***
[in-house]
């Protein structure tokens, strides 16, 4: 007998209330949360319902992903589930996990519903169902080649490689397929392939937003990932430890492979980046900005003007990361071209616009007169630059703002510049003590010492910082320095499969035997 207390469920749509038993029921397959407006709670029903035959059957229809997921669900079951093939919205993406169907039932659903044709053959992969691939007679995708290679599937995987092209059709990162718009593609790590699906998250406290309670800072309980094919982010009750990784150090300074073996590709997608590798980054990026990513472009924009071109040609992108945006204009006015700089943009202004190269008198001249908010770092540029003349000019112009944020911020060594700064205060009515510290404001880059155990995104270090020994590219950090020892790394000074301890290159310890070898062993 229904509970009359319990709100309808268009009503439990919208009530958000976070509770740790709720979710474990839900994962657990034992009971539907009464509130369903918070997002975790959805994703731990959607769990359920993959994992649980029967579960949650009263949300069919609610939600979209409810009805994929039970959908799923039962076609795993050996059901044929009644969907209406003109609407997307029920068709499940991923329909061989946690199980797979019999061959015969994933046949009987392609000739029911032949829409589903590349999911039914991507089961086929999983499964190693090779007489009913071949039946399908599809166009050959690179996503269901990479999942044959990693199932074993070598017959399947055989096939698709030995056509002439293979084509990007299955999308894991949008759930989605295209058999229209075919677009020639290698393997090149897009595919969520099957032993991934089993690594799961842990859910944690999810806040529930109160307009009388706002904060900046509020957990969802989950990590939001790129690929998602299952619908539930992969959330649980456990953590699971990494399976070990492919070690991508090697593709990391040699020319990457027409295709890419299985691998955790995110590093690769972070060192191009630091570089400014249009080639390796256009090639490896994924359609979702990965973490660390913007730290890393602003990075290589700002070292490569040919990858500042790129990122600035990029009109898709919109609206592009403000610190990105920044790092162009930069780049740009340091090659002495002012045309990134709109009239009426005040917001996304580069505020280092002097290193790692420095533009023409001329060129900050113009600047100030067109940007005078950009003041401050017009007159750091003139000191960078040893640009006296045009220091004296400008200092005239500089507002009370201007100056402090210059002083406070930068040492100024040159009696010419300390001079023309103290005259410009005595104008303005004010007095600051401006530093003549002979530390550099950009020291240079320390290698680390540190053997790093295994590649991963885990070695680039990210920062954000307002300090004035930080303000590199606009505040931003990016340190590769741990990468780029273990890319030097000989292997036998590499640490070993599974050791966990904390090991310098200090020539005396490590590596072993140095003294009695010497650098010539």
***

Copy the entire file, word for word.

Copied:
[in-house]
């Protein structure tokens, strides 16, 4: 007998209330949360319902992903589930996990519903169902080649490689397929392939937003990932430890492979980046900005003007990361071209616009007169630059703002510049003590010492910082320095499969035997 207390469920749509038993029921397959407006709670029903035959059957229809997921669900079951093939919205993406169907039932659903044709053959992969691939007679995708290679599937995987092209059709990162718009593609790590699906998250406290309670800072309980094919982010009750990784150090300074073996590709997608590798980054990026990513472009924009071109040609992108945006204009006015700089943009202004190269008198001249908010770092540029003349000019112009944020911020060594700064205060009515510290404001880059155990995104270090020994590219950090020892790394000074301890290159310890070898062993 229904509970009359319990709100309808268009009503439990919208009530958000976070509770740790709720979710474990839900994962657990034992009971539907009464509130369903918070997002975790959805994703731990959607769990359920993959994992649980029967579960949650009263949300069919609610939600979209409810009805994929039970959908799923039962076609795993050996059901044929009644969907209406003109609407997307029920068709499940991923329909061989946690199980797979019999061959015969994933046949009987392609000739029911032949829409589903590349999911039914991507089961086929999983499964190693090779007489009913071949039946399908599809166009050959690179996503269901990479999942044959990693199932074993070598017959399947055989096939698709030995056509002439293979084509990007299955999308894991949008759930989605295209058999229209075919677009020639290698393997090149897009595919969520099957032993991934089993690594799961842990859910944690999810806040529930109160307009009388706002904060900046509020957990969802989950990590939001790129690929998602299952619908539930992969959330649980456990953590699971990494399976070990492919070690991508090697593709990391040699020319990457027409295709890419299985691998955790995110590093690769972070060192191009630091570089400014249009080639390796256009090639490896994924359609979702990965973490660390913007730290890393602003990075290589700002070292490569040919990858500042790129990122600035990029009109898709919109609206592009403000610190990105920044790092162009930069780049740009340091090659002495002012045309990134709109009239009426005040917001996304580069505020280092002097290193790692420095533009023409001329060129900050113009600047100030067109940007005078950009003041401050017009007159750091003139000191960078040893640009006296045009220091004296400008200092005239500089507002009370201007100056402090210059002083406070930068040492100024040159009696010419300390001079023309103290005259410009005595104008303005004010007095600051401006530093003549002979530390550099950009020291240079320390290698680390540190053997790093295994590649991963885990070695680039990210920062954000307002300090004035930080303000590199606009505040931003990016340190590769741990990468780029273990890319030097000989292997036998590499640490070993599974050791966990904390090991310098200090020539005396490590590596072993140095003294009695010497650098010539």